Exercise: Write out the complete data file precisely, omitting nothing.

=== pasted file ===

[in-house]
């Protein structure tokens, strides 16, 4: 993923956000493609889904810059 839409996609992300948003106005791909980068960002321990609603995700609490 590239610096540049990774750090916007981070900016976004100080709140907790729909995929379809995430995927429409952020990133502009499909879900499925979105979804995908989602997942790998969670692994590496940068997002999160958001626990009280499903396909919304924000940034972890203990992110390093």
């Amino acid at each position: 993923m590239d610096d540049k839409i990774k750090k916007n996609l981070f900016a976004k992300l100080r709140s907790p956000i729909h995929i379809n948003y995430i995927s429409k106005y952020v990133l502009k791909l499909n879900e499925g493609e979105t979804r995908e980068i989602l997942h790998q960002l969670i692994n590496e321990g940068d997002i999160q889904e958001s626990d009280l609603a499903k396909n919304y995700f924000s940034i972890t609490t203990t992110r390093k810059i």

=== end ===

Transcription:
[in-house]
């Protein structure tokens, strides 16, 4: 993923956000493609889904810059 839409996609992300948003106005791909980068960002321990609603995700609490 590239610096540049990774750090916007981070900016976004100080709140907790729909995929379809995430995927429409952020990133502009499909879900499925979105979804995908989602997942790998969670692994590496940068997002999160958001626990009280499903396909919304924000940034972890203990992110390093």
């Amino acid at each position: 993923m590239d610096d540049k839409i990774k750090k916007n996609l981070f900016a976004k992300l100080r709140s907790p956000i729909h995929i379809n948003y995430i995927s429409k106005y952020v990133l502009k791909l499909n879900e499925g493609e979105t979804r995908e980068i989602l997942h790998q960002l969670i692994n590496e321990g940068d997002i999160q889904e958001s626990d009280l609603a499903k396909n919304y995700f924000s940034i972890t609490t203990t992110r390093k810059i």